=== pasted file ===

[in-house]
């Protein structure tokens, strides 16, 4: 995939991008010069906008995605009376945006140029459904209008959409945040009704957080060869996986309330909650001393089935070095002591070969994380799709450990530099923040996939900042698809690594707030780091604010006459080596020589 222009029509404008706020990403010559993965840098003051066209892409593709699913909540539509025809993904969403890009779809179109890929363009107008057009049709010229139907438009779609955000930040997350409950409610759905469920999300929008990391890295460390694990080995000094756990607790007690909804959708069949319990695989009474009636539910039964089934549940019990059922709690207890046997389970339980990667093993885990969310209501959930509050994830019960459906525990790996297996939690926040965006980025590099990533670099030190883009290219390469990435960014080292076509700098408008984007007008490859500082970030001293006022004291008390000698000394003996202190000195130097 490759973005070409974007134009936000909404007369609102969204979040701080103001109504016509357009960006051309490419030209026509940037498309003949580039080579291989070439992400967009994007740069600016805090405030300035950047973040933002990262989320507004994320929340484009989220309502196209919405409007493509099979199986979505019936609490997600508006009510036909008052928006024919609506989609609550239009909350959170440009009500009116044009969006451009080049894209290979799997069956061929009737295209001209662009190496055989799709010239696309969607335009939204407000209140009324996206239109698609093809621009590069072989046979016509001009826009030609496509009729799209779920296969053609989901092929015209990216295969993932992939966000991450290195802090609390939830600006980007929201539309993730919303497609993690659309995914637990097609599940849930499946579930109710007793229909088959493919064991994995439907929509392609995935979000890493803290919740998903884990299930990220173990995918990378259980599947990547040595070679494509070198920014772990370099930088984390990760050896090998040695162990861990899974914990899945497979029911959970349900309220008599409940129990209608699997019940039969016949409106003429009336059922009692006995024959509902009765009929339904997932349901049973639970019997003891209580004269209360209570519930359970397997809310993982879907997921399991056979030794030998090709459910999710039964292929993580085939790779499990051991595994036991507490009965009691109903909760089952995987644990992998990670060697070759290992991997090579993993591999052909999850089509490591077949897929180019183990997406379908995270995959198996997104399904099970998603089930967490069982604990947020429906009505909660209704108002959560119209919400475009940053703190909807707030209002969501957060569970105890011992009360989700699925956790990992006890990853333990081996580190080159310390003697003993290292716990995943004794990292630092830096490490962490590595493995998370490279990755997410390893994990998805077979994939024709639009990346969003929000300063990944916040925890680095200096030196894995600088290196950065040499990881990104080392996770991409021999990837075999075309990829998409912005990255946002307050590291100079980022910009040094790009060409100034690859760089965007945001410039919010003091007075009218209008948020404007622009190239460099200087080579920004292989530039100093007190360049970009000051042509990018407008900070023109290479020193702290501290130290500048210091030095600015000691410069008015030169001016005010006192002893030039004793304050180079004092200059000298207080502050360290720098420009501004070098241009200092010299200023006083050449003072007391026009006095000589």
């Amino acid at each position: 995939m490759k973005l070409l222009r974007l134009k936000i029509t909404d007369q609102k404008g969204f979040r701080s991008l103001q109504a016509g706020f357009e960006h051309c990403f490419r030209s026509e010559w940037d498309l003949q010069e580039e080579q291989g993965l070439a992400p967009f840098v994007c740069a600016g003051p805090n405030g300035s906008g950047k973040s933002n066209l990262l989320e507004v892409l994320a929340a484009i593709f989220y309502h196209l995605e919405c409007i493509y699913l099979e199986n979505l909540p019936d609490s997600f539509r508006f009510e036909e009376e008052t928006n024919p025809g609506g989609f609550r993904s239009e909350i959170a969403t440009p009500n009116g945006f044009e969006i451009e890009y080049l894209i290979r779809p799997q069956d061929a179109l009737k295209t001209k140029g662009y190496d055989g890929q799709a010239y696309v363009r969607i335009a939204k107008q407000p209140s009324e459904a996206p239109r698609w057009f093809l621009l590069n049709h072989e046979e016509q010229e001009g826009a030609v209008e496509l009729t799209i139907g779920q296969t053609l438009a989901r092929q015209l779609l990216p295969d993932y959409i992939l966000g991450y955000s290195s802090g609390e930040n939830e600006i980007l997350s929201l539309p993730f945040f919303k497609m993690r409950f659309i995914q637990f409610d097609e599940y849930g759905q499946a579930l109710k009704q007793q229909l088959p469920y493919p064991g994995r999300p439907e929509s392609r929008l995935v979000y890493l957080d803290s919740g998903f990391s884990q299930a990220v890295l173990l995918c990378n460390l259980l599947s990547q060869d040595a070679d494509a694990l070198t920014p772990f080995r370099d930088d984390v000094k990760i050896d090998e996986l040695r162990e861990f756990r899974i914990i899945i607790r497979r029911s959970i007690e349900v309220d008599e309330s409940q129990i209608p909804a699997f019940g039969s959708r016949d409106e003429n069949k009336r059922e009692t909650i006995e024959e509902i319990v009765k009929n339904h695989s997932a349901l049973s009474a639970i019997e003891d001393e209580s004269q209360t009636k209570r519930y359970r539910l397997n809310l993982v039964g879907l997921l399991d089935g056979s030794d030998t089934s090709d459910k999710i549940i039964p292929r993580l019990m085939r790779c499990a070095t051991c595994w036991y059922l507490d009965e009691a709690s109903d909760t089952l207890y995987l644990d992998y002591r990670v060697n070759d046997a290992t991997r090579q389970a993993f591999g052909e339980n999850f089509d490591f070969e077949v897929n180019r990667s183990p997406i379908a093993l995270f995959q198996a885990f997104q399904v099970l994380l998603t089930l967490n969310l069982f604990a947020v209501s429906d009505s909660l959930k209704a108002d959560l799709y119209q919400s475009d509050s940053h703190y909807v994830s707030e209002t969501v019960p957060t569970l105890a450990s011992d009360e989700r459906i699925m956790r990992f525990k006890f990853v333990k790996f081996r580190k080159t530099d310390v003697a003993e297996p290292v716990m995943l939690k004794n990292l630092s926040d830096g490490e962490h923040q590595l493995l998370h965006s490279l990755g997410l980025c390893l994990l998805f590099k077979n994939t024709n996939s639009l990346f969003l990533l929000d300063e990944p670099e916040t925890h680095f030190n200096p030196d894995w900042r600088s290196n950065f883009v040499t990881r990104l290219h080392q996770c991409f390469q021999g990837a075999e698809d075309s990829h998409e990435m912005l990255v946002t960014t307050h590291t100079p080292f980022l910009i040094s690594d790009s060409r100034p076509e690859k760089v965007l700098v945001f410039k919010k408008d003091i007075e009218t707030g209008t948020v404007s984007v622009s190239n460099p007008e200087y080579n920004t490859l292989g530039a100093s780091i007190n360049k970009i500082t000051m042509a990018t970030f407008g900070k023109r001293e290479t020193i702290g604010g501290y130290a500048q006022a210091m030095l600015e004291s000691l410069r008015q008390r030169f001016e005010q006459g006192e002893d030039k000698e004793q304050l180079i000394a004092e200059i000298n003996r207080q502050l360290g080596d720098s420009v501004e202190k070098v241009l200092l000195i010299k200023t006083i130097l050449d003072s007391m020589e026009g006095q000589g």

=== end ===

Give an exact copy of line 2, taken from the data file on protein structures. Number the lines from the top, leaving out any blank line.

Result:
């Protein structure tokens, strides 16, 4: 995939991008010069906008995605009376945006140029459904209008959409945040009704957080060869996986309330909650001393089935070095002591070969994380799709450990530099923040996939900042698809690594707030780091604010006459080596020589 222009029509404008706020990403010559993965840098003051066209892409593709699913909540539509025809993904969403890009779809179109890929363009107008057009049709010229139907438009779609955000930040997350409950409610759905469920999300929008990391890295460390694990080995000094756990607790007690909804959708069949319990695989009474009636539910039964089934549940019990059922709690207890046997389970339980990667093993885990969310209501959930509050994830019960459906525990790996297996939690926040965006980025590099990533670099030190883009290219390469990435960014080292076509700098408008984007007008490859500082970030001293006022004291008390000698000394003996202190000195130097 490759973005070409974007134009936000909404007369609102969204979040701080103001109504016509357009960006051309490419030209026509940037498309003949580039080579291989070439992400967009994007740069600016805090405030300035950047973040933002990262989320507004994320929340484009989220309502196209919405409007493509099979199986979505019936609490997600508006009510036909008052928006024919609506989609609550239009909350959170440009009500009116044009969006451009080049894209290979799997069956061929009737295209001209662009190496055989799709010239696309969607335009939204407000209140009324996206239109698609093809621009590069072989046979016509001009826009030609496509009729799209779920296969053609989901092929015209990216295969993932992939966000991450290195802090609390939830600006980007929201539309993730919303497609993690659309995914637990097609599940849930499946579930109710007793229909088959493919064991994995439907929509392609995935979000890493803290919740998903884990299930990220173990995918990378259980599947990547040595070679494509070198920014772990370099930088984390990760050896090998040695162990861990899974914990899945497979029911959970349900309220008599409940129990209608699997019940039969016949409106003429009336059922009692006995024959509902009765009929339904997932349901049973639970019997003891209580004269209360209570519930359970397997809310993982879907997921399991056979030794030998090709459910999710039964292929993580085939790779499990051991595994036991507490009965009691109903909760089952995987644990992998990670060697070759290992991997090579993993591999052909999850089509490591077949897929180019183990997406379908995270995959198996997104399904099970998603089930967490069982604990947020429906009505909660209704108002959560119209919400475009940053703190909807707030209002969501957060569970105890011992009360989700699925956790990992006890990853333990081996580190080159310390003697003993290292716990995943004794990292630092830096490490962490590595493995998370490279990755997410390893994990998805077979994939024709639009990346969003929000300063990944916040925890680095200096030196894995600088290196950065040499990881990104080392996770991409021999990837075999075309990829998409912005990255946002307050590291100079980022910009040094790009060409100034690859760089965007945001410039919010003091007075009218209008948020404007622009190239460099200087080579920004292989530039100093007190360049970009000051042509990018407008900070023109290479020193702290501290130290500048210091030095600015000691410069008015030169001016005010006192002893030039004793304050180079004092200059000298207080502050360290720098420009501004070098241009200092010299200023006083050449003072007391026009006095000589």